James v State of Queensland [2018] QSC 188

Judgement delivered 10 December 2018, Mackay, by Henry J

The Plaintiff began working as a paramedic in 1991. In 2004, he was stationed with the Queensland Ambulance Service (“QAS”) at Mt Isa, sometimes relieving at Doomadgee, a single officer station [3]-[4].

Four incidents occurred throughout 2004 which resulted in the Plaintiff ceasing work and being diagnosed with mixed anxiety and depressed mood and later with PTSD [5]-[7].

Three incidents occurred while the Plaintiff was the single attending officer stationed at Doomadgee and one occurred during training in Mt Isa [5], [24]-[130]:

  1. 30 September 2004: the Plaintiff attended to a teenage boy who had been gruesomely mauled by dogs and died during air transport.
  2. 16 October 2004: the Plaintiff transported a three year old girl who had been orally raped.
  3. 10 November 2004: the Plaintiff responded badly to correction by supervisors during training in Mt Isa, by swearing, yelling and leaving the training location.
  4. 13 November 2004: the Plaintiff attended to a six year old girl who had been vaginally raped and injured.

At the time of the incidents, QAS had in place Priority One, a four-part system for supporting the mental well-being of its staff. This consisted of:

  1. Peer support by peer supporters: some paramedics are trained as peer supporters, and are accessible as colleagues of paramedics who may need assistance.
  2. Self-referral counselling: a number of counsellors, not associated with QAS are available to paramedics and their families, with the first three sessions paid for by QAS.
  3. Telephone counselling service: a 24-hour telephone line available to paramedics and their families at no cost and with complete anonymity.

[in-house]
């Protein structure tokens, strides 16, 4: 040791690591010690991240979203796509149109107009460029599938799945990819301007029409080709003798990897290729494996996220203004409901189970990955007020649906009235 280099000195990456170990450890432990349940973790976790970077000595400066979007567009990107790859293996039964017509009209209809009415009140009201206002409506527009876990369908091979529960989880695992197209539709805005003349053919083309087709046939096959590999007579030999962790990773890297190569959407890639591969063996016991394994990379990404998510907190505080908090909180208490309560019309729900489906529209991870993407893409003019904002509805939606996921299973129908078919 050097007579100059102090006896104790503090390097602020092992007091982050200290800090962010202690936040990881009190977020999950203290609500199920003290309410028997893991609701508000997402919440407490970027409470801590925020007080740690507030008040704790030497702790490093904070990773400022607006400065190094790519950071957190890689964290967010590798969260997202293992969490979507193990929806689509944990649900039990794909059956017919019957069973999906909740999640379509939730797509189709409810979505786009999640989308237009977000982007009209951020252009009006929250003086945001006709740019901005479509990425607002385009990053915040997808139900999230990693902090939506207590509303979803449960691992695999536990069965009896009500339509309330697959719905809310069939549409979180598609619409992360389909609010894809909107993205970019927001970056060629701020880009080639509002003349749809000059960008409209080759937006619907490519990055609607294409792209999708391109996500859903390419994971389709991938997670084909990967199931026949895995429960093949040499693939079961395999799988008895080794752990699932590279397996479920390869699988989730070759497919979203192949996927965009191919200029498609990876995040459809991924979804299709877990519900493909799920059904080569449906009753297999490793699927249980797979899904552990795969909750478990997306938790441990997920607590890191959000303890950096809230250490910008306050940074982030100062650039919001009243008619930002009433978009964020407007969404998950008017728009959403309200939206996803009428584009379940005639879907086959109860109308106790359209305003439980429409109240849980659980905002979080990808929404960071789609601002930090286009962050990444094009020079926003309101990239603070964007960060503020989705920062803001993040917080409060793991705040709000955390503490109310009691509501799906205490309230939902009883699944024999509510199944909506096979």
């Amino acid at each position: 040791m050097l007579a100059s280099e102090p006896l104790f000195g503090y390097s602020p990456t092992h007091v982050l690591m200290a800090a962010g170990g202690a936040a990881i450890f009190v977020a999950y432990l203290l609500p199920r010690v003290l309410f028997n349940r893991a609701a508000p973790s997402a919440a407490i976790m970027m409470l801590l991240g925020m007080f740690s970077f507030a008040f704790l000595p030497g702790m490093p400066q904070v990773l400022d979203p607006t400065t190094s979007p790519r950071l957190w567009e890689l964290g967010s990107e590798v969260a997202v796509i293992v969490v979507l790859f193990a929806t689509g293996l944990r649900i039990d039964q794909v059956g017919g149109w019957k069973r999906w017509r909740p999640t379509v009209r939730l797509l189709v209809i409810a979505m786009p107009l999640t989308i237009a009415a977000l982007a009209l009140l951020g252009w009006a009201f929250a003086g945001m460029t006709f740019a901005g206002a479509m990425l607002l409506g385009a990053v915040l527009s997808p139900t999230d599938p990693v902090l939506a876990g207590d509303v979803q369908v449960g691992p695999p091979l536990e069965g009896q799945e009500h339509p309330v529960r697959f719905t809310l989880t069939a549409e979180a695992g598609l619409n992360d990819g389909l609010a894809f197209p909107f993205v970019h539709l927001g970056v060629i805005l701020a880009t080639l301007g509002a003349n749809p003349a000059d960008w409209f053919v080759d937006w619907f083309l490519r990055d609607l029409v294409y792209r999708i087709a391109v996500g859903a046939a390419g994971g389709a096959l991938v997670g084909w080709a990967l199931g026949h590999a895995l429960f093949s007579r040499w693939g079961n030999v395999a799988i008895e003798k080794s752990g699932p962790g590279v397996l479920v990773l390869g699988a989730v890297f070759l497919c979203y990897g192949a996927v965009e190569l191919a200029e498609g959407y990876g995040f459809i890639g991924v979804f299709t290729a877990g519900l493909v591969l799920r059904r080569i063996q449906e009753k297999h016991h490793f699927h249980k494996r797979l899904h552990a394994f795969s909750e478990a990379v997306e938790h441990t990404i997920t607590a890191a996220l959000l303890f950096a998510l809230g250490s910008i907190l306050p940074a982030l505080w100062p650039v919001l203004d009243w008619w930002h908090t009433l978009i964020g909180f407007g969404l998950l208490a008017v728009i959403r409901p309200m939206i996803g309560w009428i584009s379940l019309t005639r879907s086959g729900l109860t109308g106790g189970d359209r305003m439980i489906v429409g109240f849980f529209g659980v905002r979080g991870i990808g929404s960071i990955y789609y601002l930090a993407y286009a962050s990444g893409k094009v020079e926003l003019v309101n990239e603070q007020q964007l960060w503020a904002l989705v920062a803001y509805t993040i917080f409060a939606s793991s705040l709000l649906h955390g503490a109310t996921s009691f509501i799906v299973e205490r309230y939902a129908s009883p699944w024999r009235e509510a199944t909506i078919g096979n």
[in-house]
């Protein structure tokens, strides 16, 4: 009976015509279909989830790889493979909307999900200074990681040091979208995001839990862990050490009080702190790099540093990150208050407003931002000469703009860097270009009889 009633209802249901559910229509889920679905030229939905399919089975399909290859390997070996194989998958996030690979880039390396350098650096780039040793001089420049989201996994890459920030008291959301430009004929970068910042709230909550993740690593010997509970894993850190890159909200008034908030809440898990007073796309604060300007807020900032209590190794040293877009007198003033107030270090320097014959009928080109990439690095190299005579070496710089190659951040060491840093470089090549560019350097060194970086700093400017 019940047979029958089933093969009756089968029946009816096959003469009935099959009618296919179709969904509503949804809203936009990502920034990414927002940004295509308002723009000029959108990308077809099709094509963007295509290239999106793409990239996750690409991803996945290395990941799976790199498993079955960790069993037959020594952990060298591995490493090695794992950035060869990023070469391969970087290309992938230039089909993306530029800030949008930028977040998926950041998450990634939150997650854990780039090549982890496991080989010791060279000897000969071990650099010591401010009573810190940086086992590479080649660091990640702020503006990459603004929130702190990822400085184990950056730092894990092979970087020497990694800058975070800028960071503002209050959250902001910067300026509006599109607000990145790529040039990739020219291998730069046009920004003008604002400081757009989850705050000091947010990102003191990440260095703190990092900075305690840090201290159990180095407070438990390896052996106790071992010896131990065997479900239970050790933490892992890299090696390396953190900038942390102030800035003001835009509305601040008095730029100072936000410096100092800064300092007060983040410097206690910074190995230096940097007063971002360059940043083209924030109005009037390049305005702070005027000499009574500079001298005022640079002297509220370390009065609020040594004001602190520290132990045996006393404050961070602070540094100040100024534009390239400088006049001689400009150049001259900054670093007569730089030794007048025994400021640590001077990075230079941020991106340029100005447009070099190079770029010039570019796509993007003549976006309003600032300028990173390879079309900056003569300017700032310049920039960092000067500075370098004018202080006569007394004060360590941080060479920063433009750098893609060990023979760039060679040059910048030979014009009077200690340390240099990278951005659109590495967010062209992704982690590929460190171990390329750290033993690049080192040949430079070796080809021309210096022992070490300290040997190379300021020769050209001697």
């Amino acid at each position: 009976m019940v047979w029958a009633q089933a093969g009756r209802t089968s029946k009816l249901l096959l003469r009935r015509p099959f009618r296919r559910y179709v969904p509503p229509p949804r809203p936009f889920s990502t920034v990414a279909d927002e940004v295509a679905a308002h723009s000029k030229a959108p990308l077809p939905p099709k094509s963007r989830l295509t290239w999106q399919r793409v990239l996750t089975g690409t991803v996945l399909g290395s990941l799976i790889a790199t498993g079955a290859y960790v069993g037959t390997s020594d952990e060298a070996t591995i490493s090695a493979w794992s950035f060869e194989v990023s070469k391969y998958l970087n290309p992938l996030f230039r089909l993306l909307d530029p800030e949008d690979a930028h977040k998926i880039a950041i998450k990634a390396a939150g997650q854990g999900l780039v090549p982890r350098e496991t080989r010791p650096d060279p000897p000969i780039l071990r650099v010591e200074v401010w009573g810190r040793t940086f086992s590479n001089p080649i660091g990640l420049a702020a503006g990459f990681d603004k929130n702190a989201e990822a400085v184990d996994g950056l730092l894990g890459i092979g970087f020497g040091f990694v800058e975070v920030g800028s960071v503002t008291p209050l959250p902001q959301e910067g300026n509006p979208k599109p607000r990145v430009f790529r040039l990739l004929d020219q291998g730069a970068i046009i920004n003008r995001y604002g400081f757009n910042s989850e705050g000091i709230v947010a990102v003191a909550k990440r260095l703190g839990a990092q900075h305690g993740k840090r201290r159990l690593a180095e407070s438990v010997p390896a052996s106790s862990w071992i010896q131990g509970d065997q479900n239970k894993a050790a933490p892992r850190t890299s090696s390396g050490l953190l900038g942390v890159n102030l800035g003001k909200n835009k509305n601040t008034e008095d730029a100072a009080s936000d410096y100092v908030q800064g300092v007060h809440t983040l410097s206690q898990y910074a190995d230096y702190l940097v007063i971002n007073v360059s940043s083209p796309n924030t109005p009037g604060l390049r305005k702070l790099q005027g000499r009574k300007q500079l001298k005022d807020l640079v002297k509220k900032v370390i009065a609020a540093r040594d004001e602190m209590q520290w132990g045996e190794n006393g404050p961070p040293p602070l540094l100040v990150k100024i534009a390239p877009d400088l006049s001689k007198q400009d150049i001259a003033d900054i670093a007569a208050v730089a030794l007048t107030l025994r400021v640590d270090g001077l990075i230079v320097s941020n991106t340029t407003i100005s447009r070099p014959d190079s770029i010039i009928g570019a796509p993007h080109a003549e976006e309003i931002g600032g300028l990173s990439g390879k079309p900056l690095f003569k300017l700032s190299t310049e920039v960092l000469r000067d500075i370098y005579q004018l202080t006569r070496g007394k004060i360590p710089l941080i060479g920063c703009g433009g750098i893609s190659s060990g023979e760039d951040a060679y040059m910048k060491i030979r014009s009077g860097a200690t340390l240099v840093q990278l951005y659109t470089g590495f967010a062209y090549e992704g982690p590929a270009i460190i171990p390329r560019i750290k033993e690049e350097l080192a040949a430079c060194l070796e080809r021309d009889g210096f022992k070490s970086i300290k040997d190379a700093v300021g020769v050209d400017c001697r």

4. Critical Incident Stress Debriefing (“CISD”): a debriefing provided after a major incident of a traumatic nature, provided specifically to groups.

Issues

[11] The issue is not whether QAS owed the Plaintiff a duty to take reasonable care to avoid psychiatric injury, but whether it breached that duty of care.

[15] The Plaintiff alleged that QAS breached its duty by reference to:

  • The adequacy of Priority One;
  • The failure to activate Critical Incident Stress Debriefing (CISD); and,
  • Failure to respond to the training incident as signalling a need for intervention.

Decisions on the Issues

Priority One was adequate: [131] – [155]

  • The Plaintiff knew about access to Priority One [135] – [140], and, after the first incident, he told the peer support officer and others that he was okay and did not want assistance or counselling.
  • Although the Plaintiff alleged that a system of mandatory counselling should have “ensured” he received counselling and psychological support, the Court held that an “employer’s obligation is to take reasonable care, not invasive or dictatorial care” [148].
  • A system of mandatory counselling had been trialled by the QAS and was found to involve a number of negative impacts, outweighing potential positive impacts [151] – [155].

Failure to activate CISD was not a breach: [156] – [181]

  • Although evidence indicated doubts as to the usefulness of CISD, the Court held that it was in any event not the appropriate action, as it was designed for group debriefing, not one-on-one consultations [178]. Further, in any event, there was an activation of one-on-one contact by a peer support officer [179].

Failure to respond to the training incident was not a breach [182] – [187]:

  • Given the Plaintiff’s repeated opposition to the training, and evidence he was not prepared, his reaction to being corrected was explicable in the normal course of events [183]. As such, his behaviour was not “such as to ‘raise a red flag’ indicating to QAS that he needed some form of debriefing or other psychological support [187].

Therefore, claim dismissed [192].

David Cormack – Brisbane Barrister & Mediator

Research Assistant – Madeleine Bowater

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